Friday’s keynote was fantastic — Simon Phipps (who retained his job at Sun Microsystems) spoke of the Third Wave of Free Software, which was an observation that Free Software (specifically not Open Source) is becoming a sensible business proposition. It’s about time that it did. It was refreshing to see a large corporate’s view of the world of Free Software largely agreeing with my own. Talks after morning tea were Tridge’s talk on his automatic cluster testing framework (pretty cool), followed by Conrad Parker’s talk on Ogg Chopping, which despite the name, was actually a 50-minute rant about why Haskell is cool — I’m sold (I think), but somewhat confused about the talk — really, I have no idea what happened. I strongly urge you to watch the video (when it becomes available) in order to figure out what happened for yourself.

Lunchtime was the Great Unbeardening — Linus Torvalds (who was roped into the act at the auction on Wednesday) shaved Bdale Garbee’s beard — the result? Disturbing. Really disturbing, but all in the name of charity. The #lca tag on twitter was displayed on the projector screen, so live audience responses were shown as the shaving continued, including one Maclabbian pointing out the relative weirdness of the event; photos were up on Flickr well before the end of the event, and Southern Cross News came to film the event (focusing on the shavee, and not the mysterious Finn doing the shaving…). 2009 -- Day 5 2009 -- Day 5

Matthew Garrett’s talk on Power Management that works was great: nothing too technical, but an excellent discussion of the user interface issues surrounding power management. Matthew’s talk was unique in that his talk covered everything in his abstract — this includes answering the question “will we ever get to beer island?” — the answer? Yes, provided you’re in Texas. Following was Geek My Ride, presented by Jonathan Oxer and Flame — this was a pretty cool demo talk, showing how the two of them have modded their cars to include some pretty cool stuff, including in-dash diagnostics, MP3 playback, and remote ignition (wow cool!).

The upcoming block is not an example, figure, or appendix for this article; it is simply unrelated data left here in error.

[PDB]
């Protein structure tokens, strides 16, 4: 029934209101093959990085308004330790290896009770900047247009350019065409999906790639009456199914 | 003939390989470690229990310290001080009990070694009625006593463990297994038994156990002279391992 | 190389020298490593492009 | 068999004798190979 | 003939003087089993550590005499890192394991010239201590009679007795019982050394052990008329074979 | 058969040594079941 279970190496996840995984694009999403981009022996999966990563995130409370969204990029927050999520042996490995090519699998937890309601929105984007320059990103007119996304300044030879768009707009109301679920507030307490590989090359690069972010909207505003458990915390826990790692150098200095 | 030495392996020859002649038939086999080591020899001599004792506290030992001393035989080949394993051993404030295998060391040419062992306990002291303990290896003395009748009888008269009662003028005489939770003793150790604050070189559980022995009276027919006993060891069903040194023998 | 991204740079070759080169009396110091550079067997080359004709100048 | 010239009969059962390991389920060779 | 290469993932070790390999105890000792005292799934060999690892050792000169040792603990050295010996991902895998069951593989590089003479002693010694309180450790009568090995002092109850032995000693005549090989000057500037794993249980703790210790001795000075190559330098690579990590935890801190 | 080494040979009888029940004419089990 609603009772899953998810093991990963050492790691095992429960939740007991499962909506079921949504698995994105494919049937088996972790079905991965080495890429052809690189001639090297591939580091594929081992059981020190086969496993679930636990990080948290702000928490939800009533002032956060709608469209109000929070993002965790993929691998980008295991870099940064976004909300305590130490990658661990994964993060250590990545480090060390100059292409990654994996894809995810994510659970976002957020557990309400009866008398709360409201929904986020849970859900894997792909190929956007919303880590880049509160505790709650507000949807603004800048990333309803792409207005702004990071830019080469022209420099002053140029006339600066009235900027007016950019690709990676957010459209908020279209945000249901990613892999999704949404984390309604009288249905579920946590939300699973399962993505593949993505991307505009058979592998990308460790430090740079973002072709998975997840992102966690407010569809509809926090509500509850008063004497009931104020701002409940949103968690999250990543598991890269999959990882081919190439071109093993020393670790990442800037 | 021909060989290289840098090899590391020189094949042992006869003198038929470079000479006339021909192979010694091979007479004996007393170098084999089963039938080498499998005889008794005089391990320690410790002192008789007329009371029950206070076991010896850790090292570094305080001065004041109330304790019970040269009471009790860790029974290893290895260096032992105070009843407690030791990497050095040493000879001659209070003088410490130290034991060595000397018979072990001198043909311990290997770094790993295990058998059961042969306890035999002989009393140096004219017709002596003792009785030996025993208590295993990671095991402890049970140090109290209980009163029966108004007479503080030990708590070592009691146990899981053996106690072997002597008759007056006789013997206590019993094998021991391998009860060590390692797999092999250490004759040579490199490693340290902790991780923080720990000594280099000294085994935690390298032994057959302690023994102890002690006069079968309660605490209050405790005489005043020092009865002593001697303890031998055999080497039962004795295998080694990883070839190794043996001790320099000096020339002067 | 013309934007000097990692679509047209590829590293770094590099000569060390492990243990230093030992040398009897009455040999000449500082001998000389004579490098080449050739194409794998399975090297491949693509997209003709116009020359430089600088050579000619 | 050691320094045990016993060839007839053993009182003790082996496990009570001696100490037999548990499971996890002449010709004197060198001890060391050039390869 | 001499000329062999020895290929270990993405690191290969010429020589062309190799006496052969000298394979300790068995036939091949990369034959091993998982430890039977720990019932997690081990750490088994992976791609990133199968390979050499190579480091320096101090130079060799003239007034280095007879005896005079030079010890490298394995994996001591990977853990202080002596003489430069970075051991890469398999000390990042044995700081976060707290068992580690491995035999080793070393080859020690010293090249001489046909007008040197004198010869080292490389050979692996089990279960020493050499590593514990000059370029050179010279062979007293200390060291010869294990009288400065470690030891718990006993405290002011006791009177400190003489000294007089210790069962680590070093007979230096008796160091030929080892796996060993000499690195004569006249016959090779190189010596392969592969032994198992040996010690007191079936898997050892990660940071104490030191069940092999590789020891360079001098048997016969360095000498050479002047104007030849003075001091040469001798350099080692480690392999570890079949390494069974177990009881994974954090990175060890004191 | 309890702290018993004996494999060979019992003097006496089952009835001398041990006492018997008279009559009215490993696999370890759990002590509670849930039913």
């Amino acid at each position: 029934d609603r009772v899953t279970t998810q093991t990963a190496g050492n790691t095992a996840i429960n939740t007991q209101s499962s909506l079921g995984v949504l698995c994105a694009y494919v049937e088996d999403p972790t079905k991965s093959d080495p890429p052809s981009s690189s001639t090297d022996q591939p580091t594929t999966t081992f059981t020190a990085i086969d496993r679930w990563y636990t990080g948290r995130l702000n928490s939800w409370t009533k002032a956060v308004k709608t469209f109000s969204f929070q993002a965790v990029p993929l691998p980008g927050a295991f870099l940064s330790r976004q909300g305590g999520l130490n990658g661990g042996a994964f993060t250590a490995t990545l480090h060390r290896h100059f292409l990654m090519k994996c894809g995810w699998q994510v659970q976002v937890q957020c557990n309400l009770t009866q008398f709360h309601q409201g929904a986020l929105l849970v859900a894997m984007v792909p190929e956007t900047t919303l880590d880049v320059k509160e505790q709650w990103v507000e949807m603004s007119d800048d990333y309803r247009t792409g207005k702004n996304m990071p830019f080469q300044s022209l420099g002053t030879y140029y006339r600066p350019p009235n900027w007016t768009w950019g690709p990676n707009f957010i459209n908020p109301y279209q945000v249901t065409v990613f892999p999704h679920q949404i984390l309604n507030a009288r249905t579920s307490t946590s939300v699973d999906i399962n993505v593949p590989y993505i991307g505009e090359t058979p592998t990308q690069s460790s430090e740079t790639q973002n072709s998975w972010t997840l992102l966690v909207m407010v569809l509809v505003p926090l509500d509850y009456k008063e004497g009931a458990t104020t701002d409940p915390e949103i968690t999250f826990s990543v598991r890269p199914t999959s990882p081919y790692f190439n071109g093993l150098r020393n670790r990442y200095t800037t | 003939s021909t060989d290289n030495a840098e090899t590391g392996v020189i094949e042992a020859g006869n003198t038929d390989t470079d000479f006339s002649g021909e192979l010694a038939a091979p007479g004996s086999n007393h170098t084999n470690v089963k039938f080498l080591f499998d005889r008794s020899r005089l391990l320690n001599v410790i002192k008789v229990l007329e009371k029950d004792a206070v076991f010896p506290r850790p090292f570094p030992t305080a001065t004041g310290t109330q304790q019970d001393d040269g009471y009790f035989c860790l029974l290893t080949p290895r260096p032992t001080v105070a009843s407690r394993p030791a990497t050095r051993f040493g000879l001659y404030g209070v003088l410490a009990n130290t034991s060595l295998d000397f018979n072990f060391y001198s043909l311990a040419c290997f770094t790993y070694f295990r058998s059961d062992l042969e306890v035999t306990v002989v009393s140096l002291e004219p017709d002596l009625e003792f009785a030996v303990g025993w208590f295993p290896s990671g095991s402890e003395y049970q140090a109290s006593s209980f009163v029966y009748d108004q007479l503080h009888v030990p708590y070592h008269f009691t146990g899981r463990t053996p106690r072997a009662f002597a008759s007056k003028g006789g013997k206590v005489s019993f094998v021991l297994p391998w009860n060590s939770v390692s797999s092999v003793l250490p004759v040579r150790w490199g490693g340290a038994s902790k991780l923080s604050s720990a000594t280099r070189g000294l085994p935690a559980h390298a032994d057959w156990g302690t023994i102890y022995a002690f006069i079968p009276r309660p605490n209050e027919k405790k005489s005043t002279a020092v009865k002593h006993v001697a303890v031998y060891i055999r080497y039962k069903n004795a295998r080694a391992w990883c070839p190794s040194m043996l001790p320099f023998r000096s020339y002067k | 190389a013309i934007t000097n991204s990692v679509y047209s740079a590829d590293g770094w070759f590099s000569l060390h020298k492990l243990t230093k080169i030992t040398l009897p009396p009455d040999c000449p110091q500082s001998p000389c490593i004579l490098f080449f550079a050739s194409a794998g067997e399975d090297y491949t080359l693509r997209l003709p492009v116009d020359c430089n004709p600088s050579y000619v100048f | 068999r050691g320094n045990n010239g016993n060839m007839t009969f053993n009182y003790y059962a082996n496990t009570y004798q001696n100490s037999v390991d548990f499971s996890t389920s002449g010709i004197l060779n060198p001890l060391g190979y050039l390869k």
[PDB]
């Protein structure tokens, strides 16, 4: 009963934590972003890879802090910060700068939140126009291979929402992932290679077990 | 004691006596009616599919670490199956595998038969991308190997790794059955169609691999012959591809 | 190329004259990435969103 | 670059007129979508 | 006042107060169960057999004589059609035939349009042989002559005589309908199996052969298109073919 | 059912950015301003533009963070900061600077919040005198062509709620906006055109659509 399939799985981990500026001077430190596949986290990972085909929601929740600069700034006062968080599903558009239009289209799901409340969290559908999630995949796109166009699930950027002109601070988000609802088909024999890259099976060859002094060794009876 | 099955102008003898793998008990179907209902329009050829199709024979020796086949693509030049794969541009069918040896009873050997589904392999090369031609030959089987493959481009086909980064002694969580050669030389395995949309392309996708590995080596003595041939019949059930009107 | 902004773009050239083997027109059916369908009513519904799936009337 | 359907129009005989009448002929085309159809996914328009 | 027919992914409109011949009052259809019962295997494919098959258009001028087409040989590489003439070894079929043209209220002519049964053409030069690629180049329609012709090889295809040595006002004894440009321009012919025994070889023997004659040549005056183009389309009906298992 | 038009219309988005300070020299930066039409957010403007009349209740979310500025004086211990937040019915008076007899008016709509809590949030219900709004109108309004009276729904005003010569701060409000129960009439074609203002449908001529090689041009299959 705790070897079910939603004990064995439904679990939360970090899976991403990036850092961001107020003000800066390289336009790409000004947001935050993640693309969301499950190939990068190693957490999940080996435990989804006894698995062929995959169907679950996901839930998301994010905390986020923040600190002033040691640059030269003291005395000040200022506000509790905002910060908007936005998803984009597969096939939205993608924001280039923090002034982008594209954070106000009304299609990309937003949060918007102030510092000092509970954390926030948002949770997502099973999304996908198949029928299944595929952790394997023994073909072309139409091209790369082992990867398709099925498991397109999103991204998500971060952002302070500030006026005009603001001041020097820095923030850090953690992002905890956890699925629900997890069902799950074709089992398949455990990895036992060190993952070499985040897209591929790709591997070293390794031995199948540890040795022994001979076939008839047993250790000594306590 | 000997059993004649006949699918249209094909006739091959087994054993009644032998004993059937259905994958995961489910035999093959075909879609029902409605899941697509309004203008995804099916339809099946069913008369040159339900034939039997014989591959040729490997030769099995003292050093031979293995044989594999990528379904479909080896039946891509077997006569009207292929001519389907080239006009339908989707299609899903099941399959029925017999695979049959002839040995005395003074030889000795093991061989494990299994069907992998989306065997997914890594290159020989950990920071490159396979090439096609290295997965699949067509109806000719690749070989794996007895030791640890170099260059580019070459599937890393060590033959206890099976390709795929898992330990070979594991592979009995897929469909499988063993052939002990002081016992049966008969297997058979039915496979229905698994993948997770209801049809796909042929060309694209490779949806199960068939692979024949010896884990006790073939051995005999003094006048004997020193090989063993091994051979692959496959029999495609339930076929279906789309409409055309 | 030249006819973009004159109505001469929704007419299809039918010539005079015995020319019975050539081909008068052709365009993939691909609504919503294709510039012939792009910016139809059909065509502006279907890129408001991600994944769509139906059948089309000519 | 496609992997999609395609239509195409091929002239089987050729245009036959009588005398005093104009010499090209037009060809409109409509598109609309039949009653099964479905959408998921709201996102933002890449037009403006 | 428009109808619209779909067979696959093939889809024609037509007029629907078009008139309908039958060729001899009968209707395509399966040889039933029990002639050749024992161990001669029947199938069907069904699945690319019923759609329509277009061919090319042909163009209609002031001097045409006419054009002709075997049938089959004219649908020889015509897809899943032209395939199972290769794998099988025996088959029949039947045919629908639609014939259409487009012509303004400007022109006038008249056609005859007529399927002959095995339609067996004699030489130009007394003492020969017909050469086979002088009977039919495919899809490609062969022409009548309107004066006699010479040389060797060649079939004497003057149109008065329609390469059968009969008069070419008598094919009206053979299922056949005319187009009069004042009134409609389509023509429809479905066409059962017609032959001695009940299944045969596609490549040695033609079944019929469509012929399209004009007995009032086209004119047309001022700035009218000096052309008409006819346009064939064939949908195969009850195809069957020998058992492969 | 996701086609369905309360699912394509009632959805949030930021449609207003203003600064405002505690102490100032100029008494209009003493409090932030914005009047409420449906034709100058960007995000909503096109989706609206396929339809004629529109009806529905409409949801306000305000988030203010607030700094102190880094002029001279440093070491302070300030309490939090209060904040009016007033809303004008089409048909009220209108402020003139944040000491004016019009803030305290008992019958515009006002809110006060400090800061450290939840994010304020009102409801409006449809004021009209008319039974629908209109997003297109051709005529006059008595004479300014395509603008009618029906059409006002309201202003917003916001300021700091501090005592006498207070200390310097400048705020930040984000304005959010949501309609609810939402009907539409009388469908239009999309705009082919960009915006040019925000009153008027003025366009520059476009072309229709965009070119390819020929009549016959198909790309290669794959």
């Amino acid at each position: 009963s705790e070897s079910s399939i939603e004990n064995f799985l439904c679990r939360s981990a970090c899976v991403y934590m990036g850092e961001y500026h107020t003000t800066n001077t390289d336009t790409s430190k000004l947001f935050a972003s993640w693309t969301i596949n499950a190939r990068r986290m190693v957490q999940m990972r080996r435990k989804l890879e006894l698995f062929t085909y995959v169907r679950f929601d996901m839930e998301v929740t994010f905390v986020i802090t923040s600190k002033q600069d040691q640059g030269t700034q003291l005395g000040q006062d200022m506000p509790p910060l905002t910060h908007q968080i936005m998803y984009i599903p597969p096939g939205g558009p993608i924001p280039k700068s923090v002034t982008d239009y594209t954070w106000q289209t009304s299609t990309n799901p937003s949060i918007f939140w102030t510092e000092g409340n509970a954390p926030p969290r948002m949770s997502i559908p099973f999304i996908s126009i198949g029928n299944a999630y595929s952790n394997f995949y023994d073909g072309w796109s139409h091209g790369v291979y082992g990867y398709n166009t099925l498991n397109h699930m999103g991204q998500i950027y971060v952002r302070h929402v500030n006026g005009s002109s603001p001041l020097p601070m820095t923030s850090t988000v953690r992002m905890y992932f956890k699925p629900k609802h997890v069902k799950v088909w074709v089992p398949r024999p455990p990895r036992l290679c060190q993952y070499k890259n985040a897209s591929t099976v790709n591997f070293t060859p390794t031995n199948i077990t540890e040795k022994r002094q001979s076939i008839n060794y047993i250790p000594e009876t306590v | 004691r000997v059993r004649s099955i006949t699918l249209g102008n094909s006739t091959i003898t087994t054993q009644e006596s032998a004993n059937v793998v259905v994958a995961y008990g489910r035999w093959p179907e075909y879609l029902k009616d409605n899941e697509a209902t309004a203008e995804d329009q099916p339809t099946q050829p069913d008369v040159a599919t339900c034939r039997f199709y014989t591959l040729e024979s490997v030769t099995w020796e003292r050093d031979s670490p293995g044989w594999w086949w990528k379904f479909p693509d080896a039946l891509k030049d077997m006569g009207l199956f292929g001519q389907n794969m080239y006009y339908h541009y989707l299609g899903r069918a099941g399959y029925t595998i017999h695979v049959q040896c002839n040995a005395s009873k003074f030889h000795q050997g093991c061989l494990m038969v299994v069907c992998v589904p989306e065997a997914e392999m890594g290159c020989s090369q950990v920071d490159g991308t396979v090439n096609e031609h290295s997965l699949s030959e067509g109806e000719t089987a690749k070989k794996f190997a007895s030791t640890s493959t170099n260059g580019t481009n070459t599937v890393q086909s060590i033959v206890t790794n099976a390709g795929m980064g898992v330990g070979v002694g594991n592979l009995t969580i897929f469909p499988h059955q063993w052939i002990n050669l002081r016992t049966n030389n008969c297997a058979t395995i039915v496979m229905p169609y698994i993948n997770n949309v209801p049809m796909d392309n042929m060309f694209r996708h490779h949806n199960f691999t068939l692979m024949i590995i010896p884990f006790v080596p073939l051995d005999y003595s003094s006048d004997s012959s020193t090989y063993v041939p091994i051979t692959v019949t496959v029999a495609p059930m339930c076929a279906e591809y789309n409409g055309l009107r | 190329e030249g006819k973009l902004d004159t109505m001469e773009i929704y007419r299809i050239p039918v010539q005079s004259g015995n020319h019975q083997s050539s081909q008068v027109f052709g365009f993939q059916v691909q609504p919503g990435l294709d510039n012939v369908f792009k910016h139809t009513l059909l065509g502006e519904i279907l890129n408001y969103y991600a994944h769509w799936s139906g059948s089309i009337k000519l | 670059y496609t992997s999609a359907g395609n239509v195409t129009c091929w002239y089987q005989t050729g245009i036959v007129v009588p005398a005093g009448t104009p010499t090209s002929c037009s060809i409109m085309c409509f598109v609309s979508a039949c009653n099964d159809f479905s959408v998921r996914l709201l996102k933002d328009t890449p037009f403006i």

The final talk of the conference was Bdale talking about rockets, which as usual were pretty cool. Lightning talks concluded the conference as they did in 2008 — nice to see them becoming an LCA tradition, I will definitely aim to present at least one next year.


So that’s it. LCA is over for another year, and will reconvene in Wellington, New Zealand for 2010 — I’ve never been to New Zealand, and am really looking forward to going there next year. The 2009 Conference was excellent, the talks were well-presented, and the organisation of the conference was such that it appeared from the outside that the everything ran well (I’ve been told that that was certainly not the case). The conference allowed us to show off Hobart to the technical world, which is an opportunity that does not present itself regularly — I’m glad that we got that opportunity, and I think most delegates this year will agree that it was an opportunity that was well-received, and resulted in an excellent conference for all involved.

Also thanks to Adam Harvey and Monica Wood for helping out at UpDNS — you certainly made my job in organising it a lot easier; Linux Australia for having faith in the organisers ability to put on the conference — I hope your investment in the Tasmanian Free Software Community pays off.